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The Abominable by Dan Simmons


The Abominable by Dan Simmons (Little, Brown & Co, 2013) is a “found manuscript” novel. As is required for a book of this type, there’s a prefatory frame in which our author goes to visit with an old man who was reputed to have been on one of the expeditions to the Antarctic in the 1930s. Some years after the man’s death, the author receives a collection of notebooks containing this story about an expedition organised in 1924 to find the body of a climber lost on Mount Everest. Courtesy of Simmons acting as an editor only, we’re therefore to suspend our disbelief as our first person narrator, Jacob (Jake) Perry tells how he met and then climbed with a Brit called Richard Davis Deacon, aka “the Deacon”, and a Frenchman Jean-Claude “J.C.” Clairoux, a guide from Chamonix. In fact we start off on the Matterhorn, where the threesome are refining their skills in the early 1920s just as news comes in that two climbers, George Mallory and Sandy Irvine, are missing, presumed dead, trying to climb Everest. Perhaps surprisingly given that this is the British Hill, a German climber separately describes how two other climbers, one British, the other German or Austrian, were swept away in an avalanche. This proves to be the hook for the novel. The lost British climber is Lord Percival Bromley and his family want an expedition to recover his body (assuming him to be dead, of course). In turn, this requires our heroes to contact the German climber who has interesting things to say.

The real problem with this book is easy to state. It’s woefully overwritten. Simmons doesn’t just do detail. He does pages of exposition. Take as an example an early meeting with Lady Bromley. In the hands of an author prepared to listen to an editor, this would have been: the trio arrive at the stately mansion, meet the Lady, get the inside dope, agree the fee plus expenses to go to Everest, and get out of Dodge. This has a tour guide approach which tell us how big the place is, where the visiting royalty used to get out of their carriages, what the butler saw when Master Richard was younger, and so on. I’m not saying this is all uninteresting. But when we scale that approach up to all the scenes, you’d better be prepared for an awful lot of mountain climbing.

Dan Simmons

Dan Simmons

Now, in a sense, this fixation with the product of research would not matter if it was put in service to a plot which has great drive. But unless you suffer from vertigo when reading, this all starts in a somewhat low-key style. Yes, they are climbing and could fall off but, at the beginning of the book, we know that’s not going to happen. So being on top of the mountain is just an excuse to give us set-up plot information with a better view. When you look with a dispassionate eye, very little of interest happens during the first 250 pages of the book. Members of the political movement who will become the Nazis are met and later discussed (Hitler is in jail at this time). We have two mentions of yeti who may yet turn out to be the source of the book’s title. There’s practice climbing, and refinement of technique and equipment in Wales. And we get to meet Reggie who’s to accompany our three professional climbers as they use the search for a body as an excuse to try climbing to the top of Everest.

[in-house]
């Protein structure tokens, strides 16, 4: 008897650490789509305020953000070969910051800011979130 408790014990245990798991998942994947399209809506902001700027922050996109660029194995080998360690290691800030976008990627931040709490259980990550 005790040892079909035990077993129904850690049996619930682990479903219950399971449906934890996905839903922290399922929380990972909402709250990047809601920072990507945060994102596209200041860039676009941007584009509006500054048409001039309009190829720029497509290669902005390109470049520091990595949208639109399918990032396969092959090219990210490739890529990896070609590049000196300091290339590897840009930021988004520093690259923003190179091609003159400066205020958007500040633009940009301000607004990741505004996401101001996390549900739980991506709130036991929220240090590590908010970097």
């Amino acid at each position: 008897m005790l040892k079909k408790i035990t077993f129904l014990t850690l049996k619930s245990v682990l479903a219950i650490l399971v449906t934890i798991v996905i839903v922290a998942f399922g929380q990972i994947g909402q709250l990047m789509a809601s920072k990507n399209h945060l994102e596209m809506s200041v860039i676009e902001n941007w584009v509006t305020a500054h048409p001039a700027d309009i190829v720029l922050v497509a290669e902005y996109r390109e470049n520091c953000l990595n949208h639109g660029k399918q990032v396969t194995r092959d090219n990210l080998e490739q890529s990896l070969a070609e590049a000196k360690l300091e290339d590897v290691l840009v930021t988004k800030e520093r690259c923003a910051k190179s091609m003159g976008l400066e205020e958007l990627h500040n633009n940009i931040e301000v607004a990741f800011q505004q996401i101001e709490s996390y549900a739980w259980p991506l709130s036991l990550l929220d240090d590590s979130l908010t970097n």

As we approach the two-thirds mark, we learn of the McGuffin. Yes, it’s up there somewhere, but no-one knows exactly what it is. On balance, I think it would have been better if our heroes had not subsequently discovered the nature of the McGuffin. It’s not so much the short-term impact that worries me. It’s the purpose to which the McGuffin is subsequently put. Because I prefer not to indulge in spoilers, I will not discuss how matters play out on Everest itself, or in the end chapters that follow the descent. Suffice it to say, I thought this particular piece of plotting absurd. Although it’s completely different, I’m reminded of The Hour of the Donkey by the magnificent Anthony Price. In that book, we’re given a contemporary explanation of the events which led the Germans to hold off their push against the British Expeditionary Force in May 1940. As a result, many trained soldiers were able to escape at Dunkirk. In other words, the author takes a minor historical mystery and creates a scenario in which the Germans do not consider it in their interests to push their numerical and strategic advantage. It’s a vey interesting piece of speculation. I reinforce the message that The Abominable is different in structure and form, almost all the action taking place in 1924 and 1925.

Personally, I was bored. Yes, there are some great episodes of daring-do as our climbers meet and overcome various climbing challenges, and the pace of the plot does improve slightly as we get closer to the end. But the denseness of the detail gets in the way of all efforts to generate thrills. Dan Simmons has set himself the task of writing a thriller, but then defanged it by taking too long to establish the nature of the antagonists. No matter how interesting it may be to learn about the climbing technique and technology of the 1920s, there comes a point when the reader just wishes something “exciting” would happen. It would not matter whether it was supernatural, just so long as it represented a threat other than falling off a bloody mountain. Yes, I got that frustrated! So I cannot in good conscience recommend The Abominable unless you treat Dan Simmons as a trusted brand and automatically read everything by him in the hope it will be good.

For other reviews of books by Dan Simmons, see:
The Guiding Nose of Ulfant Banderoz
Muse of Fire.

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